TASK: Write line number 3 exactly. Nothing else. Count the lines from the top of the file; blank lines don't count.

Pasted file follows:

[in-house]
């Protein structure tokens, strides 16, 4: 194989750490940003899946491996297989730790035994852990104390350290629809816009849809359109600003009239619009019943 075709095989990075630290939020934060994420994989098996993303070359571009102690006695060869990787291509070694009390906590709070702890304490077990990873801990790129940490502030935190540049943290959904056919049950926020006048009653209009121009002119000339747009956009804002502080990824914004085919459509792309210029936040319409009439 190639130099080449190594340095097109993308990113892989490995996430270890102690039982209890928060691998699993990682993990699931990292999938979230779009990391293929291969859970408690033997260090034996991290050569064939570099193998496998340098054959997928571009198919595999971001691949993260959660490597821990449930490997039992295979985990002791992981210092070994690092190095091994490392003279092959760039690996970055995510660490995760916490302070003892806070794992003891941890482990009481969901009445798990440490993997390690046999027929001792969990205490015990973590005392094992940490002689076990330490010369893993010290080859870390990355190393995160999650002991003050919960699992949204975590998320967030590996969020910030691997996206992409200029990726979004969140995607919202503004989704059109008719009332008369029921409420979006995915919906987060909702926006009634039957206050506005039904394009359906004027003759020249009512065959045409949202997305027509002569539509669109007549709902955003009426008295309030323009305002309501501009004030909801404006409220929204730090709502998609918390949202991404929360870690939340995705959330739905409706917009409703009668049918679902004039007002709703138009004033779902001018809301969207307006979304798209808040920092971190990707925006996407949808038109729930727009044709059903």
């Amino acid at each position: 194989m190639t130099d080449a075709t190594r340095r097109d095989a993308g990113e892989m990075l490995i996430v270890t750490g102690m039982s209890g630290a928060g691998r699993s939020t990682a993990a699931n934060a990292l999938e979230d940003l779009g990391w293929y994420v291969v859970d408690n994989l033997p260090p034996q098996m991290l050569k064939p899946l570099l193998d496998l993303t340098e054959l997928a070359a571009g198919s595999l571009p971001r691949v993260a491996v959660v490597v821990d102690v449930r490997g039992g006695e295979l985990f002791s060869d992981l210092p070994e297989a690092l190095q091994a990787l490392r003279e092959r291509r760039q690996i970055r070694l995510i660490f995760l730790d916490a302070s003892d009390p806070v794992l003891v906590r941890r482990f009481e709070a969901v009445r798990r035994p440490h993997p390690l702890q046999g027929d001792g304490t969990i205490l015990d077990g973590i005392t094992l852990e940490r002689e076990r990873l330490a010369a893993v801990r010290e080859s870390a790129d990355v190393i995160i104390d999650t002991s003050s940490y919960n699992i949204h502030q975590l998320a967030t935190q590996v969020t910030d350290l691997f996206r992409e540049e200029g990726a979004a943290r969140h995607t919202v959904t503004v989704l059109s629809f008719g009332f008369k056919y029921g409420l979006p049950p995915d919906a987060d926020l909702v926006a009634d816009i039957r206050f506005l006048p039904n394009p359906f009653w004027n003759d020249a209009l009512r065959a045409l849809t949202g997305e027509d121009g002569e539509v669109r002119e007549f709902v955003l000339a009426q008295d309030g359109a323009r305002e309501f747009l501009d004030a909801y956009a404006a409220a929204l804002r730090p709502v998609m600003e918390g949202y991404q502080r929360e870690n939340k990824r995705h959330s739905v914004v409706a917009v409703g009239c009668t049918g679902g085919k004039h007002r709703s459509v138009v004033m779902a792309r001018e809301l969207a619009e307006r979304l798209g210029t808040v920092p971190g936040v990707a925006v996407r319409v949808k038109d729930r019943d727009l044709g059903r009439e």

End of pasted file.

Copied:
């Amino acid at each position: 194989m190639t130099d080449a075709t190594r340095r097109d095989a993308g990113e892989m990075l490995i996430v270890t750490g102690m039982s209890g630290a928060g691998r699993s939020t990682a993990a699931n934060a990292l999938e979230d940003l779009g990391w293929y994420v291969v859970d408690n994989l033997p260090p034996q098996m991290l050569k064939p899946l570099l193998d496998l993303t340098e054959l997928a070359a571009g198919s595999l571009p971001r691949v993260a491996v959660v490597v821990d102690v449930r490997g039992g006695e295979l985990f002791s060869d992981l210092p070994e297989a690092l190095q091994a990787l490392r003279e092959r291509r760039q690996i970055r070694l995510i660490f995760l730790d916490a302070s003892d009390p806070v794992l003891v906590r941890r482990f009481e709070a969901v009445r798990r035994p440490h993997p390690l702890q046999g027929d001792g304490t969990i205490l015990d077990g973590i005392t094992l852990e940490r002689e076990r990873l330490a010369a893993v801990r010290e080859s870390a790129d990355v190393i995160i104390d999650t002991s003050s940490y919960n699992i949204h502030q975590l998320a967030t935190q590996v969020t910030d350290l691997f996206r992409e540049e200029g990726a979004a943290r969140h995607t919202v959904t503004v989704l059109s629809f008719g009332f008369k056919y029921g409420l979006p049950p995915d919906a987060d926020l909702v926006a009634d816009i039957r206050f506005l006048p039904n394009p359906f009653w004027n003759d020249a209009l009512r065959a045409l849809t949202g997305e027509d121009g002569e539509v669109r002119e007549f709902v955003l000339a009426q008295d309030g359109a323009r305002e309501f747009l501009d004030a909801y956009a404006a409220a929204l804002r730090p709502v998609m600003e918390g949202y991404q502080r929360e870690n939340k990824r995705h959330s739905v914004v409706a917009v409703g009239c009668t049918g679902g085919k004039h007002r709703s459509v138009v004033m779902a792309r001018e809301l969207a619009e307006r979304l798209g210029t808040v920092p971190g936040v990707a925006v996407r319409v949808k038109d729930r019943d727009l044709g059903r009439e």